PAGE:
A Demand Shock is an unexpected event that results in a sudden and dramatic change in the economy’s aggregate demand or the demand for a good or service.
Sudden events such as natural disasters, wars, terrorism, or political decisions can cause a demand shock, which can reverberate throughout an economy. When the COVID-19 pandemic pushed governments to issue stay at home orders and other containment measures there was a demand shock. Immediately consumer spending (aggregate demand) plummeted. In April, 2020 consumer spending fell over 13%, and the consumer price index decreased 0.8%. The changes were sudden and dramatic. Prior to the pandemic, the economy was growing approximately 2.0% annually. Consumer spending the strongest component of the economy had consistently increased since 2014. Prices were beginning to increase at a larger clip. But then, there was a demand shock and the economy’s aggregate demand decreased, resulting in a drop in the economy’s output and price level.
The graph below illustrates what happened. The containment measures caused the economy’s aggregate demand to shift from AD1 to AD2. Output, as measured by real gross domestic product (RGDP) fell from RGDP1 to RGDP2, and the price level decreased from PL1 to PL2. Because a demand shock is sudden, there is no change in the supply curve, so the short-run aggregate supply curve (SRAS) remains unchanged. The reduction in output results in layoffs.Fortunately, these periods normally do not last very long. Companies and consumers are quick to adapt and usually the threat causing the demand shock disappears. But some economists fear the demand shock caused by COVID-19 may be prolonged without a cure or vaccine, and the economy could spiral into a lengthy recession.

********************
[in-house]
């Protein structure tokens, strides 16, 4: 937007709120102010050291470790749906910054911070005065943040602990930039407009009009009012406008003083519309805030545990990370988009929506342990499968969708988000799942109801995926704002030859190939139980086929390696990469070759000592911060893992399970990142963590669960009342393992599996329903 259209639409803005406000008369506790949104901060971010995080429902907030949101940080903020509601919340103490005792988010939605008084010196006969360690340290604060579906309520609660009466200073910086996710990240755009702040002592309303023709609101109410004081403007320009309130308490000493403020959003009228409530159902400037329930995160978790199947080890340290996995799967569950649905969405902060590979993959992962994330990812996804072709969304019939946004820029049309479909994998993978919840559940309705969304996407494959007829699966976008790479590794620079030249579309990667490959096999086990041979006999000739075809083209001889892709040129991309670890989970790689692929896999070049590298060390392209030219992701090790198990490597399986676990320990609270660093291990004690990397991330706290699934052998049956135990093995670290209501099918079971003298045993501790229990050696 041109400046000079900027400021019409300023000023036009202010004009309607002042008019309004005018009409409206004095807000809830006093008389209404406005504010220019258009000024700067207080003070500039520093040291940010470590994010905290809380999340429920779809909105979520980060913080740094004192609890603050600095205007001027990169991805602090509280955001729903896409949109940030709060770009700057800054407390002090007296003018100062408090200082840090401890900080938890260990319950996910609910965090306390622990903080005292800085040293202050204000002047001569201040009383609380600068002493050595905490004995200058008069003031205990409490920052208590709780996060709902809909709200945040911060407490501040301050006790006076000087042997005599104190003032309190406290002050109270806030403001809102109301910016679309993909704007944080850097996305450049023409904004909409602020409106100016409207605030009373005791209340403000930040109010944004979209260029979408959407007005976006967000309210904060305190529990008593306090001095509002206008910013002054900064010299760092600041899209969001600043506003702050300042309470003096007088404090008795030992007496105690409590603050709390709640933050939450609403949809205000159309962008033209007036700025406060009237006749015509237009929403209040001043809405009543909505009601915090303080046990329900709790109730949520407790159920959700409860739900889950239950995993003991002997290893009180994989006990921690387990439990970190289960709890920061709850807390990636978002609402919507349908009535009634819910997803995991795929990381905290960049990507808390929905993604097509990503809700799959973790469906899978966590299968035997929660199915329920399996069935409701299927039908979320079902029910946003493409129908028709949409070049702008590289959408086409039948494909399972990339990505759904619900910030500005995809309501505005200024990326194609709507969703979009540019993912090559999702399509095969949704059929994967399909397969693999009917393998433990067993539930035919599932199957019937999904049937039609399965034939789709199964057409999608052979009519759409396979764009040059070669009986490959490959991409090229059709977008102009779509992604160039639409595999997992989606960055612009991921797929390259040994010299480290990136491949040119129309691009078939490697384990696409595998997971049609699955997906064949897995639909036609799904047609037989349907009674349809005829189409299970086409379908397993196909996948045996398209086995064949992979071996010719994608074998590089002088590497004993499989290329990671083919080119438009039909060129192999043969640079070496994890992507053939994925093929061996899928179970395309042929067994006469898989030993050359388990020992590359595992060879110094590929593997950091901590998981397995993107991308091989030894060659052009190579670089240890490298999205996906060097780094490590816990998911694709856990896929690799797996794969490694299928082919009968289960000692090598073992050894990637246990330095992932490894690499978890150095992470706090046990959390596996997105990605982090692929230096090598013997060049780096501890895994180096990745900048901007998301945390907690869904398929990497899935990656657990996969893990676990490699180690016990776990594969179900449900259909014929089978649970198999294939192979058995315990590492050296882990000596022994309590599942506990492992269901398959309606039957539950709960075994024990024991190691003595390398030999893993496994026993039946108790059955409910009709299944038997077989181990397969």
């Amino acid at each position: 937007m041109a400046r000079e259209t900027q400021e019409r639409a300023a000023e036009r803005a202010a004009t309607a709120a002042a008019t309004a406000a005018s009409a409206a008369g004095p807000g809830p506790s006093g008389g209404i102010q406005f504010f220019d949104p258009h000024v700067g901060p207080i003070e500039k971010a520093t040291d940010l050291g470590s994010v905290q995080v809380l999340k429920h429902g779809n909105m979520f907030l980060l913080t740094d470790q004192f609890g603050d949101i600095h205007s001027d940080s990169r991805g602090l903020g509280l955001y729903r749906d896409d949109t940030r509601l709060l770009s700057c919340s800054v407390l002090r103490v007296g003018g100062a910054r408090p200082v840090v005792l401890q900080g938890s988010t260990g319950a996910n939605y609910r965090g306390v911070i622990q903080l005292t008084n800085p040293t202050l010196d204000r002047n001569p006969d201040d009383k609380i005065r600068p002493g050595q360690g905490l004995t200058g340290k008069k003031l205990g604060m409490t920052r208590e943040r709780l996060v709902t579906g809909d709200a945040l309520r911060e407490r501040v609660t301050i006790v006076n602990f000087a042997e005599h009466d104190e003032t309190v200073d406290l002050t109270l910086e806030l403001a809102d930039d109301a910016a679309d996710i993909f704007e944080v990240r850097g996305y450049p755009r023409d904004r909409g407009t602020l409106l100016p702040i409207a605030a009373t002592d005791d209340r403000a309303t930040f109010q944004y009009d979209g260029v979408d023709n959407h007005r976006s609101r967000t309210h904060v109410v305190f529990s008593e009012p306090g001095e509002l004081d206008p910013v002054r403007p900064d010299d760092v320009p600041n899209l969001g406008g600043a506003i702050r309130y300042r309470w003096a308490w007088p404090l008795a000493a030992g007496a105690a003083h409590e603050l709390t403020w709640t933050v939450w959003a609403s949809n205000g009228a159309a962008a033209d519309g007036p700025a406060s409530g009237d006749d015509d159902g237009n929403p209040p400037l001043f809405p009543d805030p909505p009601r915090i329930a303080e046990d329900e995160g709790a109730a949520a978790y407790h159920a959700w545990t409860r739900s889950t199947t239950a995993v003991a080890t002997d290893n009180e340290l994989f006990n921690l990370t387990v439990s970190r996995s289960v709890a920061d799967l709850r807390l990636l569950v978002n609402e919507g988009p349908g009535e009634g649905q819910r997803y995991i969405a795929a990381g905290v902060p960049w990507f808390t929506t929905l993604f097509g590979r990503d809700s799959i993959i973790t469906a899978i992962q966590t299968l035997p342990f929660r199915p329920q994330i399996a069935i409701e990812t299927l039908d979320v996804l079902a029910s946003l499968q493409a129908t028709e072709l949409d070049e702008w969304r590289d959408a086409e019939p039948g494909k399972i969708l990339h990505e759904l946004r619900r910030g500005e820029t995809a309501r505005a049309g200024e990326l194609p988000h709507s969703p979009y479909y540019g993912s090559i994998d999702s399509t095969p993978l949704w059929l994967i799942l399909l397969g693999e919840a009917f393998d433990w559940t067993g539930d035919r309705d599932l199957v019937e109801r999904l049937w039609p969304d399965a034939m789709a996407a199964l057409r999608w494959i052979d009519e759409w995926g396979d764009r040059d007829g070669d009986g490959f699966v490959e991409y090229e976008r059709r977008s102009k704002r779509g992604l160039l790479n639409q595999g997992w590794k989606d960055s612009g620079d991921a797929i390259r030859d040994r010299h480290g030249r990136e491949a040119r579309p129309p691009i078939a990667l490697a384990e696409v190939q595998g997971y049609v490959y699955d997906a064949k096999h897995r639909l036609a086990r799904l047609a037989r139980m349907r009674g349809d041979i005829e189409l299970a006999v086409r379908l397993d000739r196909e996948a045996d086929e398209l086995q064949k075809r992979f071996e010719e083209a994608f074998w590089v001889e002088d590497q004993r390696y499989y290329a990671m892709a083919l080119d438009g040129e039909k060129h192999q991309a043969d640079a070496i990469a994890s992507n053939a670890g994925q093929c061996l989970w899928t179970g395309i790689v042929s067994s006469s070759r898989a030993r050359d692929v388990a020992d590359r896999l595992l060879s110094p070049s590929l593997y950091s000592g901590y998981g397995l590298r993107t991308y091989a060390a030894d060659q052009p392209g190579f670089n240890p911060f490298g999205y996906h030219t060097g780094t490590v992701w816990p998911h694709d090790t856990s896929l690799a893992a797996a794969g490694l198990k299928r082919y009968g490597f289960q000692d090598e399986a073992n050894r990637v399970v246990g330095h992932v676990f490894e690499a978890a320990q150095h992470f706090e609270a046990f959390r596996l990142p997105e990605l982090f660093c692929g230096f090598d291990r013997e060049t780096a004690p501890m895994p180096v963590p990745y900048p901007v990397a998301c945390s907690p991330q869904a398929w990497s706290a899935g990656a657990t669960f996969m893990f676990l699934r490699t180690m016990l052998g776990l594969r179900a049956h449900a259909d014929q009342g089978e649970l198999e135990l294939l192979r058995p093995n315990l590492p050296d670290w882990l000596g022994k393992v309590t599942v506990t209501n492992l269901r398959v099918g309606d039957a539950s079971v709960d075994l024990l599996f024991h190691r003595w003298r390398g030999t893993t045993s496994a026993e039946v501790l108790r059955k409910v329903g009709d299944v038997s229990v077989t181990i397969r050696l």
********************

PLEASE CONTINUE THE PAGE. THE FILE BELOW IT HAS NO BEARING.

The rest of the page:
A region may be hit with a natural disaster that causes a demand shock. For example, the demand for bottled water immediately increases following a hurricane. In addition, the demand for building supplies and skilled labor normally increases suddenly as a hit region rebuilds from the hurricane’s devastation. In these cases, the price of bottled water, building supplies, and skilled labor increases. On a graph, the aggregate demand curve would shift to the right, production would increase, and the price level would jump. But communities adapt and eventually production and the price level return to normal.